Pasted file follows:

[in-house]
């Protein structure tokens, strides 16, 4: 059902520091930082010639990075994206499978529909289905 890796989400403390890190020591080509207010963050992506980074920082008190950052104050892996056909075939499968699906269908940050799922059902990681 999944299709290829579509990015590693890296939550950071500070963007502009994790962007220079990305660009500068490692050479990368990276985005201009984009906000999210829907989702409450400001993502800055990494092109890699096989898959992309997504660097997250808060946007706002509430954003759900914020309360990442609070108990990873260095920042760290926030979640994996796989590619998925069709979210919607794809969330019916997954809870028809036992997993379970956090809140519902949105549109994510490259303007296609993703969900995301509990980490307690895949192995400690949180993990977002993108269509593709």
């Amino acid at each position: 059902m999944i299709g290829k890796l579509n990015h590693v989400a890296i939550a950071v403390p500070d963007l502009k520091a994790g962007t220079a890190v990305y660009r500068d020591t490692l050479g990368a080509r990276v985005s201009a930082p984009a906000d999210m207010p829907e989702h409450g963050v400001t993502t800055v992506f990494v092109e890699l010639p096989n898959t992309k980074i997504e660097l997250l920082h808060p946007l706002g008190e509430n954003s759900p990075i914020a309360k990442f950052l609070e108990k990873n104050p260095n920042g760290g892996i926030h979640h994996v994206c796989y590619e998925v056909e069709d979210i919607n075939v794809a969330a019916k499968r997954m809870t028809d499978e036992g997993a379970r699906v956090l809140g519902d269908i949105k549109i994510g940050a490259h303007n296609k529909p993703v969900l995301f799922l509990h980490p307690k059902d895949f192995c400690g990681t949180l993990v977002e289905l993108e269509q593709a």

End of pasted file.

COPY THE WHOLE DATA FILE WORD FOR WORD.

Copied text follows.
[in-house]
């Protein structure tokens, strides 16, 4: 059902520091930082010639990075994206499978529909289905 890796989400403390890190020591080509207010963050992506980074920082008190950052104050892996056909075939499968699906269908940050799922059902990681 999944299709290829579509990015590693890296939550950071500070963007502009994790962007220079990305660009500068490692050479990368990276985005201009984009906000999210829907989702409450400001993502800055990494092109890699096989898959992309997504660097997250808060946007706002509430954003759900914020309360990442609070108990990873260095920042760290926030979640994996796989590619998925069709979210919607794809969330019916997954809870028809036992997993379970956090809140519902949105549109994510490259303007296609993703969900995301509990980490307690895949192995400690949180993990977002993108269509593709």
């Amino acid at each position: 059902m999944i299709g290829k890796l579509n990015h590693v989400a890296i939550a950071v403390p500070d963007l502009k520091a994790g962007t220079a890190v990305y660009r500068d020591t490692l050479g990368a080509r990276v985005s201009a930082p984009a906000d999210m207010p829907e989702h409450g963050v400001t993502t800055v992506f990494v092109e890699l010639p096989n898959t992309k980074i997504e660097l997250l920082h808060p946007l706002g008190e509430n954003s759900p990075i914020a309360k990442f950052l609070e108990k990873n104050p260095n920042g760290g892996i926030h979640h994996v994206c796989y590619e998925v056909e069709d979210i919607n075939v794809a969330a019916k499968r997954m809870t028809d499978e036992g997993a379970r699906v956090l809140g519902d269908i949105k549109i994510g940050a490259h303007n296609k529909p993703v969900l995301f799922l509990h980490p307690k059902d895949f192995c400690g990681t949180l993990v977002e289905l993108e269509q593709a």